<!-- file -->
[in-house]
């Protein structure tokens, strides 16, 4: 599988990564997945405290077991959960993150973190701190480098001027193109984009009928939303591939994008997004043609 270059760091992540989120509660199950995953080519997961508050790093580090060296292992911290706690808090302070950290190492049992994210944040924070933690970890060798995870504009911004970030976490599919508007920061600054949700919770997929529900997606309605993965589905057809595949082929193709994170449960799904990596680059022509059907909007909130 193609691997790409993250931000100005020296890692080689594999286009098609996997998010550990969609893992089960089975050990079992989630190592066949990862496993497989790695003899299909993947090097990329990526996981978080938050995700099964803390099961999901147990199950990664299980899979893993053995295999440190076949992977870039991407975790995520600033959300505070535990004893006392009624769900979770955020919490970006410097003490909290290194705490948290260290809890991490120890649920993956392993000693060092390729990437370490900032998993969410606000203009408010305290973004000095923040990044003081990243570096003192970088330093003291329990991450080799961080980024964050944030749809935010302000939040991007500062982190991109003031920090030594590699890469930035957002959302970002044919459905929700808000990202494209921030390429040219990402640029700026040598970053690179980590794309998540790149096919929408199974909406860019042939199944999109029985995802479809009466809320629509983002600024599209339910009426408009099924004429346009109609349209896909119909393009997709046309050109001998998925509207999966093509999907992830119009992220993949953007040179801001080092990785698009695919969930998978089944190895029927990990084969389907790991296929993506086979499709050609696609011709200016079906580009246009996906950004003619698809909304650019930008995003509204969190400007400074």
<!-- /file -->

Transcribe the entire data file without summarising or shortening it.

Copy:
[in-house]
């Protein structure tokens, strides 16, 4: 599988990564997945405290077991959960993150973190701190480098001027193109984009009928939303591939994008997004043609 270059760091992540989120509660199950995953080519997961508050790093580090060296292992911290706690808090302070950290190492049992994210944040924070933690970890060798995870504009911004970030976490599919508007920061600054949700919770997929529900997606309605993965589905057809595949082929193709994170449960799904990596680059022509059907909007909130 193609691997790409993250931000100005020296890692080689594999286009098609996997998010550990969609893992089960089975050990079992989630190592066949990862496993497989790695003899299909993947090097990329990526996981978080938050995700099964803390099961999901147990199950990664299980899979893993053995295999440190076949992977870039991407975790995520600033959300505070535990004893006392009624769900979770955020919490970006410097003490909290290194705490948290260290809890991490120890649920993956392993000693060092390729990437370490900032998993969410606000203009408010305290973004000095923040990044003081990243570096003192970088330093003291329990991450080799961080980024964050944030749809935010302000939040991007500062982190991109003031920090030594590699890469930035957002959302970002044919459905929700808000990202494209921030390429040219990402640029700026040598970053690179980590794309998540790149096919929408199974909406860019042939199944999109029985995802479809009466809320629509983002600024599209339910009426408009099924004429346009109609349209896909119909393009997709046309050109001998998925509207999966093509999907992830119009992220993949953007040179801001080092990785698009695919969930998978089944190895029927990990084969389907790991296929993506086979499709050609696609011709200016079906580009246009996906950004003619698809909304650019930008995003509204969190400007400074």